It looks like most schools you’ve been in, complete with the light scent of chalk dust, the boards filled with maps and songs. The children, ranging in age from 6 to about 13, are excited to see the cameras and to have some new people to admire their recently learned skills. A beautiful young girl in red dress and scarf comes up to the front to show us the song she’s learned. She beams shyly at our applause. We find out later that she’s 12 years old and hopes to be a doctor someday.

But along with the hopes and dreams in this classroom, the reality of the food crisis in Niger is here as well.  There are several empty spots in the classroom where pupils once sat.

Haiti will never be a lost cause

Last time I flew into Haiti, I was reading Ernest Hemingway’s "The Old Man and the Sea." I finished it just as the plane hit the tarmac of the broken-down Port-au-Prince airport. As I closed the book, I looked up and realized why it had resonated. The protagonist and his struggles at sea reminded me of this fascinating and broken place I’d come to call home -- a country where work happens, struggles continue, and yet "success" or any kind of respite seem so often out of reach.

It’s now been two years since the largest earthquake to hit the country in 200 years shook the life out of Port-au-Prince, causing chaos, destruction, death, and leaving more people homeless than the wrecked city could cope with. Journalists have come and gone, and the visiting groups of beaming, t-shirted volunteers have become less and less frequent. The work of aid agencies, the private sector, and the government has continued, with varying levels of success amid swathes of challenges, for 24 long months, and will continue for as long as there is the will, funding, and available resources.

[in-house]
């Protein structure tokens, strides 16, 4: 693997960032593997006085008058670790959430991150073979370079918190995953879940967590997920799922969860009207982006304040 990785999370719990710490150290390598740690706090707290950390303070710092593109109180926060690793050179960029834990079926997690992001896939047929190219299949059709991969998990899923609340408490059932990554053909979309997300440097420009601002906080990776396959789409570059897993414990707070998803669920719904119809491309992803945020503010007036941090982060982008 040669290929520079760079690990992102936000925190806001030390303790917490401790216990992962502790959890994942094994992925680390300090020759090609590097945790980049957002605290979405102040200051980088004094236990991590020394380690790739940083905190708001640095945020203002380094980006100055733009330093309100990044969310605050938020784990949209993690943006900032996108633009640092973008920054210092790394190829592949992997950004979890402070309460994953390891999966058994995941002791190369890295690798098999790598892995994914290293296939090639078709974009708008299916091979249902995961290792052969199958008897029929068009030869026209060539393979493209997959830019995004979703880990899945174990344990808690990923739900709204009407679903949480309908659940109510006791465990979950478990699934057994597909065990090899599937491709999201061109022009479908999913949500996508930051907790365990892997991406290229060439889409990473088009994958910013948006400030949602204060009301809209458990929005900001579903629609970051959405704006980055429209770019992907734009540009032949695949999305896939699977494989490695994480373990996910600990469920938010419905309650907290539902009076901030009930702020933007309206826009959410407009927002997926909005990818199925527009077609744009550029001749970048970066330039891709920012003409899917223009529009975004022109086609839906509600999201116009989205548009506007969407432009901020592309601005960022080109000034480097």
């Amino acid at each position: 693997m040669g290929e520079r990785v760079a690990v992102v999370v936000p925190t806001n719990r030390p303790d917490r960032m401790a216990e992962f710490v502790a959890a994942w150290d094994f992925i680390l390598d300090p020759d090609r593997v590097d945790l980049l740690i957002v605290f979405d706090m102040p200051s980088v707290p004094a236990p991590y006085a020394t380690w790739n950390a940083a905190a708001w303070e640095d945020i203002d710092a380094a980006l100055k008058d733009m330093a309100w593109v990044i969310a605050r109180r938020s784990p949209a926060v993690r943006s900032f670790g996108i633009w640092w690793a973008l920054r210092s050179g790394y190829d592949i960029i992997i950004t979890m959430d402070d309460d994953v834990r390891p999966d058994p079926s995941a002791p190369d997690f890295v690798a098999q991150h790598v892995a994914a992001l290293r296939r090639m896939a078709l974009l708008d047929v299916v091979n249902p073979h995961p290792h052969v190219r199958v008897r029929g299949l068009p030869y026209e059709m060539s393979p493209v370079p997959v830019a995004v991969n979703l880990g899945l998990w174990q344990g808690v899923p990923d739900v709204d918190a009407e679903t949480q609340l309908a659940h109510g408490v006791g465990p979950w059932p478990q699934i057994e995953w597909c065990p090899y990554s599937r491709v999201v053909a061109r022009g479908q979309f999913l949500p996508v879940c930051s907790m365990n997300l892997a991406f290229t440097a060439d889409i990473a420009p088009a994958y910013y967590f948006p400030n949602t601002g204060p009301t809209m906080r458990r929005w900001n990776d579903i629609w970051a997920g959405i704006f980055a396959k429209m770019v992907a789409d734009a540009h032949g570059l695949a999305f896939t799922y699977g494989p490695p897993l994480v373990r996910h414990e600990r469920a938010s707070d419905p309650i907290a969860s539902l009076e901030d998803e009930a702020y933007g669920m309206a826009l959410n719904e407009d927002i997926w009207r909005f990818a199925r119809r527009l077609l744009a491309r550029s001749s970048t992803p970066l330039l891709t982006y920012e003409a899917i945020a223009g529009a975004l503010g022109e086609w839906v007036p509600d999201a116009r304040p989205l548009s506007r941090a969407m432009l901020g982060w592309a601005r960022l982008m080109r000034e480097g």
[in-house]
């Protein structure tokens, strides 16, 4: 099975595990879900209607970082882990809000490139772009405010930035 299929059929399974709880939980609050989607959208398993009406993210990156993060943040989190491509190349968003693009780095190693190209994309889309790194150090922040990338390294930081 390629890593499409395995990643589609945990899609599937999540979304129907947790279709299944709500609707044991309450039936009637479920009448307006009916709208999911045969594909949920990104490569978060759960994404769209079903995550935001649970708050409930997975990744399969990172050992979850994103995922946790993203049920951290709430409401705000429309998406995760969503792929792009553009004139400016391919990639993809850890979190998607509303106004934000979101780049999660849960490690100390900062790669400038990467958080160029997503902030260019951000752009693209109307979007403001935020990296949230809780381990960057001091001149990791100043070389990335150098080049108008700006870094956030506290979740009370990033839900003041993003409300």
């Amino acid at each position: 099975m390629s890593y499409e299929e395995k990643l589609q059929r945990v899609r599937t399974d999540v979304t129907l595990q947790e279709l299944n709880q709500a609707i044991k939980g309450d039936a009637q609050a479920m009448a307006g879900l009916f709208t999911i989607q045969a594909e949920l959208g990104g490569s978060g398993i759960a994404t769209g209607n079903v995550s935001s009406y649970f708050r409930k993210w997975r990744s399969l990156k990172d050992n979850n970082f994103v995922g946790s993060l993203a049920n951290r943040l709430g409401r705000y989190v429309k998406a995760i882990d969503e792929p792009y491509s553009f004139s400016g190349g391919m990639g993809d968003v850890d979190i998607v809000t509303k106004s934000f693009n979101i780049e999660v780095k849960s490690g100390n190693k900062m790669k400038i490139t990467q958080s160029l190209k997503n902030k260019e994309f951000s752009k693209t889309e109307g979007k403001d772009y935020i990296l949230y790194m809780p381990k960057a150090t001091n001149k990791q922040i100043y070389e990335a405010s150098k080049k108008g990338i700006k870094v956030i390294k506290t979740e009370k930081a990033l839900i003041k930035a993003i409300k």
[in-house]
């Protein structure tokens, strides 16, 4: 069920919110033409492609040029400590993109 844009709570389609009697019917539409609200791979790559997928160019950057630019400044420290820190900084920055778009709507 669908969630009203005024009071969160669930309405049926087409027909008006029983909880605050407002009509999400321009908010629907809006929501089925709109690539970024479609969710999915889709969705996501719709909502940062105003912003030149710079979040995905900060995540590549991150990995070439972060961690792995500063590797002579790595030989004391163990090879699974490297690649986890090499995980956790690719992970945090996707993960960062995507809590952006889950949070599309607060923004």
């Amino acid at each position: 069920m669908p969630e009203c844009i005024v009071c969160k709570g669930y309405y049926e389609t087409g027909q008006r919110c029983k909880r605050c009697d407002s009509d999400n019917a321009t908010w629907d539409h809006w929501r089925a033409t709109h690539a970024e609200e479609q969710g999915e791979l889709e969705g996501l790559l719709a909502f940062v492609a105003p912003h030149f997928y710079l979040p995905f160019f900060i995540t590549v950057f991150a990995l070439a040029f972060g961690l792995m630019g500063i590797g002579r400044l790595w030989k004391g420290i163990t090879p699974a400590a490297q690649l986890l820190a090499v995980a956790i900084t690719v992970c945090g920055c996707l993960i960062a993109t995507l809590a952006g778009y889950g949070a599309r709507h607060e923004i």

From heartbreak to hope in Haiti: Two years in photos

This week marks the two-year anniversary of the 7.0-magnitude earthquake that struck Haiti on January 12, 2010. It was the most powerful quake to hit the nation in more than 200 years. The impact was devastating, triggering an international relief and recovery response. Haiti was the poorest country in the Western Hemisphere even before the 2010 quake.

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FWD the facts: Day of Action for the Horn of Africa

There are many goals we have for the future that help define our work as an organization: reducing global poverty, ending preventable child deaths, eradicating malaria, and so on.

But just for today, we have another goal: to inspire 13.3 million Americans to FWD the facts about the drought and food crisis in the Horn of Africa, spreading awareness to ensure that the tragedy no longer goes overlooked.

In partnership with USAID and the FWD (Famine, War, Drought Relief) campaign, World Vision is asking supporters to participate in today's FWD>Day of Action for the Horn of Africa.

How? It's as simple as this: FWD the facts.

Covering Somalia: Are we doing enough?

Over the weekend, I read a memoir of the life of Ahmed Ali Haile, a great Somali whom I was blessed to meet earlier at Daystar University in Kenya, where I attended my undergraduate studies. Haile taught a course I took on understanding Islam -- a course that would positively influence my relations with the Somalis with whom I work.

In his memoir, Haile narrates his experience of famine in 1965, as a 12-year-old boy in central Somalia. His family and community had coping mechanisms that they practiced. But the continued conflict there has clearly cut off this pattern -- and the consequences are devastating.

Since I started working for World Vision three years ago, I have met many malnourished children in Somalia. On few occasions, our teams were not able to save these children.

But I have witnessed just as many success stories of children who literally came back to life after staring death in the eyes.